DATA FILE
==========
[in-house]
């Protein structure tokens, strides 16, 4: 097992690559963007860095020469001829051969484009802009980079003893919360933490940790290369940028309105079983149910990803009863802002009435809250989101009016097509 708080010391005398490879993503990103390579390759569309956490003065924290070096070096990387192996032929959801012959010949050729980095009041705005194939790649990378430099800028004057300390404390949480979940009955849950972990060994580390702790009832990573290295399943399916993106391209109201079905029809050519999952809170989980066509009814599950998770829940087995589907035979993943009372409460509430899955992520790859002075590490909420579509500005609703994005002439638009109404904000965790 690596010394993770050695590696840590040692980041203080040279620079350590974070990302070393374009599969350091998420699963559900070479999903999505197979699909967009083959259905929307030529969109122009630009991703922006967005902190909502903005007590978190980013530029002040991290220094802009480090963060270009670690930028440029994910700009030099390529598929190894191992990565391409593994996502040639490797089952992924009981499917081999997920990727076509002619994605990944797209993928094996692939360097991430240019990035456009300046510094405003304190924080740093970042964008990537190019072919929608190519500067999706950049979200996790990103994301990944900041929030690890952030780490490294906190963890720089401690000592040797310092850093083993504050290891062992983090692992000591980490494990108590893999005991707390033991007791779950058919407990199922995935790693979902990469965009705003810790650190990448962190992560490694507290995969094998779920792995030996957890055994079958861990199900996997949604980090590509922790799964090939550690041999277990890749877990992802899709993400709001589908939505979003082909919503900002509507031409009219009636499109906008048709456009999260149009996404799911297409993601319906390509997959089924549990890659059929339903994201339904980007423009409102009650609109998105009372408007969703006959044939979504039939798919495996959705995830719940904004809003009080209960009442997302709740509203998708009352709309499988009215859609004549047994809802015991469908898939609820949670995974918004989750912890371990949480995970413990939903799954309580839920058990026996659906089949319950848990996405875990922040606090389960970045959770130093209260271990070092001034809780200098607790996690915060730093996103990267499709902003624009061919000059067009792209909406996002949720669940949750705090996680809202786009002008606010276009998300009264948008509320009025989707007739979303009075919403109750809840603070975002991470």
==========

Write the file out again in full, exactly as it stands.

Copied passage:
[in-house]
């Protein structure tokens, strides 16, 4: 097992690559963007860095020469001829051969484009802009980079003893919360933490940790290369940028309105079983149910990803009863802002009435809250989101009016097509 708080010391005398490879993503990103390579390759569309956490003065924290070096070096990387192996032929959801012959010949050729980095009041705005194939790649990378430099800028004057300390404390949480979940009955849950972990060994580390702790009832990573290295399943399916993106391209109201079905029809050519999952809170989980066509009814599950998770829940087995589907035979993943009372409460509430899955992520790859002075590490909420579509500005609703994005002439638009109404904000965790 690596010394993770050695590696840590040692980041203080040279620079350590974070990302070393374009599969350091998420699963559900070479999903999505197979699909967009083959259905929307030529969109122009630009991703922006967005902190909502903005007590978190980013530029002040991290220094802009480090963060270009670690930028440029994910700009030099390529598929190894191992990565391409593994996502040639490797089952992924009981499917081999997920990727076509002619994605990944797209993928094996692939360097991430240019990035456009300046510094405003304190924080740093970042964008990537190019072919929608190519500067999706950049979200996790990103994301990944900041929030690890952030780490490294906190963890720089401690000592040797310092850093083993504050290891062992983090692992000591980490494990108590893999005991707390033991007791779950058919407990199922995935790693979902990469965009705003810790650190990448962190992560490694507290995969094998779920792995030996957890055994079958861990199900996997949604980090590509922790799964090939550690041999277990890749877990992802899709993400709001589908939505979003082909919503900002509507031409009219009636499109906008048709456009999260149009996404799911297409993601319906390509997959089924549990890659059929339903994201339904980007423009409102009650609109998105009372408007969703006959044939979504039939798919495996959705995830719940904004809003009080209960009442997302709740509203998708009352709309499988009215859609004549047994809802015991469908898939609820949670995974918004989750912890371990949480995970413990939903799954309580839920058990026996659906089949319950848990996405875990922040606090389960970045959770130093209260271990070092001034809780200098607790996690915060730093996103990267499709902003624009061919000059067009792209909406996002949720669940949750705090996680809202786009002008606010276009998300009264948008509320009025989707007739979303009075919403109750809840603070975002991470």